Categories R&S

OSPF – Implement and troubleshoot path preference – Non backbone transit areas

Theory:

From the Cisco website:

« The OSPF Area Transit Capability feature is enabled by default. RFC 2328 defines OSPF area transit capability as the ability of the area to carry data traffic that neither originates nor terminates in the area itself. This capability enables the OSPF ABR to discover shorter paths through the transit area and forward traffic along those paths rather than using the virtual link or path, which are not as optimal. »

 

Requirements:

Make sure traffic from R11 to R4 loopback transit following the virtual-link between R10 and R3.

 

Diagram:

OSPF - Non backbone transit areas

 

Configuration and verification:

We currently have a virtual-link configured between R10 and R3, allowing the router in OSPF area 100 to receive OSPF routes:

R10#sh ip ospf virtual-links
Virtual Link OSPF_VL0 to router 33.33.33.33 is up
  Run as demand circuit
  DoNotAge LSA allowed.
  Transit area 3, via interface Ethernet0/0
 Topology-MTID    Cost    Disabled     Shutdown      Topology Name
        0           20        no          no            Base
  Transmit Delay is 1 sec, State POINT_TO_POINT,
  Timer intervals configured, Hello 10, Dead 40, Wait 40, Retransmit 5

 

We would think that the traffic from R11 to R4 loopback will follow the virtual link:

R11#traceroute 4.4.4.4
Type escape sequence to abort.
Tracing the route to 4.4.4.4
VRF info: (vrf in name/id, vrf out name/id)
  1 10.10.101.1 1 msec 0 msec 1 msec
  2 10.10.3.8 1 msec 1 msec 0 msec
  3 10.10.18.1 1 msec 4 msec 2 msec
  4 10.10.14.2 2 msec 1 msec *

But as you can see in the traceroute, it goes to R10 and then R8. This is due to the OSPF Area Transit Capability feature  enabled by default.

 

On R10, the route to R4’s loopback is preferred via R8 :

R10#sh ip route 4.4.4.4
Routing entry for 4.4.4.4/32
  Known via "ospf 10", distance 110, metric 13, type inter area
  Last update from 10.10.3.8 on Ethernet0/0, 00:00:26 ago
  Routing Descriptor Blocks:
  * 10.10.3.8, from 22.22.22.22, 00:00:26 ago, via Ethernet0/0
      Route metric is 13, traffic share count is 1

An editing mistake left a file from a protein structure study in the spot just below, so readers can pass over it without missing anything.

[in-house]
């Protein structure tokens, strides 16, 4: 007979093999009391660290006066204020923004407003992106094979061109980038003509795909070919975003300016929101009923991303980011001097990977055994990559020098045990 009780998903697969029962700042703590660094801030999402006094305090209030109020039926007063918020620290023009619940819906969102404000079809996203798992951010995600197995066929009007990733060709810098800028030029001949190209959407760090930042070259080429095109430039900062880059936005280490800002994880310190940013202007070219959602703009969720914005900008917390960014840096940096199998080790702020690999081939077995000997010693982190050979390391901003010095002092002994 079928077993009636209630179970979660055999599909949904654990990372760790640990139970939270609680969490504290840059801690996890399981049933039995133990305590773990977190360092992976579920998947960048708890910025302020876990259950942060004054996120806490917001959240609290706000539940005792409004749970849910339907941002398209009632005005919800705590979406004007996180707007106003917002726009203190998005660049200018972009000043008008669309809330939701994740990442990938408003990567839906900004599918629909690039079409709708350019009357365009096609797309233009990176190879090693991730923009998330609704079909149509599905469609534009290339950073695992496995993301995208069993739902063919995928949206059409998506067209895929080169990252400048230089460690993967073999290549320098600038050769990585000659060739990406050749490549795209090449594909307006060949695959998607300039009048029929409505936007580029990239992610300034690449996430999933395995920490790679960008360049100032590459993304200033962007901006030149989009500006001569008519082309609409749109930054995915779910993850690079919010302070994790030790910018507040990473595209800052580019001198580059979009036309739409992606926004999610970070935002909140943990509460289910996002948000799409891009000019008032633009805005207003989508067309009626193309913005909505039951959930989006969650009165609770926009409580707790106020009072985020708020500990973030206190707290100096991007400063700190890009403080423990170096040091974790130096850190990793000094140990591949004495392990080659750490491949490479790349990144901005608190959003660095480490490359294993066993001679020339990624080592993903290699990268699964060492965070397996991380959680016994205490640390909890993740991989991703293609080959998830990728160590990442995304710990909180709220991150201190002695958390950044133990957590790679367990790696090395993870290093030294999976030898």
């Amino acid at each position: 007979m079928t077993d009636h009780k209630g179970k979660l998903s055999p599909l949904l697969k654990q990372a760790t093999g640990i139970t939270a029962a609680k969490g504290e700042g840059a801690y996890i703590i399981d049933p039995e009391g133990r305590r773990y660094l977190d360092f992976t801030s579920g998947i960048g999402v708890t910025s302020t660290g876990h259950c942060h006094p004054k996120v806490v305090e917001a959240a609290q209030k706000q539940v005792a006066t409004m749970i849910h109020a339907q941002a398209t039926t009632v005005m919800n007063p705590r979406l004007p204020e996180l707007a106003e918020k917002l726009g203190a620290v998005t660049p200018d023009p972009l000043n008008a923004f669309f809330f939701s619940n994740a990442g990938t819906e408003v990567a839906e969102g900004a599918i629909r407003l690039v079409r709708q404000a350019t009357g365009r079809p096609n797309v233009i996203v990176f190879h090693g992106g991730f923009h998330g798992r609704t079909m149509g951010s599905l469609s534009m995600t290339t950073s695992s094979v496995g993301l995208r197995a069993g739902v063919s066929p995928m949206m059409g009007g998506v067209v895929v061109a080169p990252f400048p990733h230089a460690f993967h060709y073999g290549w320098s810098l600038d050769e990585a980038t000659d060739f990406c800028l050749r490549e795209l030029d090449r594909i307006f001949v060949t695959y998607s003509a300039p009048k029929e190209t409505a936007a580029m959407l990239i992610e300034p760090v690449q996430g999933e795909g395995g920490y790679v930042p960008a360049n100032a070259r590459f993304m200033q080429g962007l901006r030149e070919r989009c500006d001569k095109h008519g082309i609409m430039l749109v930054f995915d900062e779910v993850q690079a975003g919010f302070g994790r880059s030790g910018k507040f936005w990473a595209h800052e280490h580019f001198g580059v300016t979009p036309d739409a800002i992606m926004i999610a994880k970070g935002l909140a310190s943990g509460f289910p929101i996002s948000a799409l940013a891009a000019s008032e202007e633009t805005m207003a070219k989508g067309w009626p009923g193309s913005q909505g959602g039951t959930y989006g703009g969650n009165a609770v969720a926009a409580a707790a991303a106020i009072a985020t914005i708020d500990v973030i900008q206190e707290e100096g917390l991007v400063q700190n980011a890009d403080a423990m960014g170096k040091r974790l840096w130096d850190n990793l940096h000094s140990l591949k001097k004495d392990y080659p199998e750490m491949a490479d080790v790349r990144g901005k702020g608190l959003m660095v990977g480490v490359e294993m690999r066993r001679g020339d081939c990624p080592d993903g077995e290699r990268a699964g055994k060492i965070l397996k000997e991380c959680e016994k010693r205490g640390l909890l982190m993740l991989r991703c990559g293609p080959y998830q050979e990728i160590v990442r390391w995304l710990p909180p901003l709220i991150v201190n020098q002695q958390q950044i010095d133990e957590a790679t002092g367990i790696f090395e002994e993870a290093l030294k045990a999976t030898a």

If we want to make sure that the traffic doesn’t go via R8, we need to disable the transit capability on R10:

R10(config)#router ospf 10
R10(config-router)#no capability transit

 

On R10, the preferred route to R4’s loopback is now seen via R9:

R10#sh ip route 4.4.4.4
Routing entry for 4.4.4.4/32
  Known via "ospf 10", distance 110, metric 23, type inter area
  Last update from 10.10.3.9 on Ethernet0/0, 00:00:10 ago
  Routing Descriptor Blocks:
  * 10.10.3.9, from 22.22.22.22, 00:00:10 ago, via Ethernet0/0
      Route metric is 23, traffic share count is 1

 

Traceroute from R11, shows the traffic is following the path through the virtual link:

R11#traceroute 4.4.4.4
Type escape sequence to abort.
Tracing the route to 4.4.4.4
VRF info: (vrf in name/id, vrf out name/id)
  1 10.10.101.1 1 msec 0 msec 0 msec
  2 10.10.3.9 0 msec 1 msec 1 msec
  3 10.10.39.1 0 msec 1 msec 0 msec
  4 10.10.1.2 1 msec 1 msec 1 msec
  5 10.10.24.2 1 msec 2 msec *

 

This area transit capability gave me some trouble, but it might be useful to influence the path during the CCIE rsv5 exam.

But there is for sure a good reason why it is on by default with Cisco and I guess that’s because it routes the traffic in a more optimum way.

Virtual links are here for OSPF to form an adjacency and not to be followed like a tunnel.

 

There is some very good explanation about it in this blog post from INE:

http://blog.ine.com/2009/09/14/understanding-ospf-transit-capability/

 

 

Thank you for reading.

 

OSPF – Implement and troubleshoot path preference – Non backbone transit areas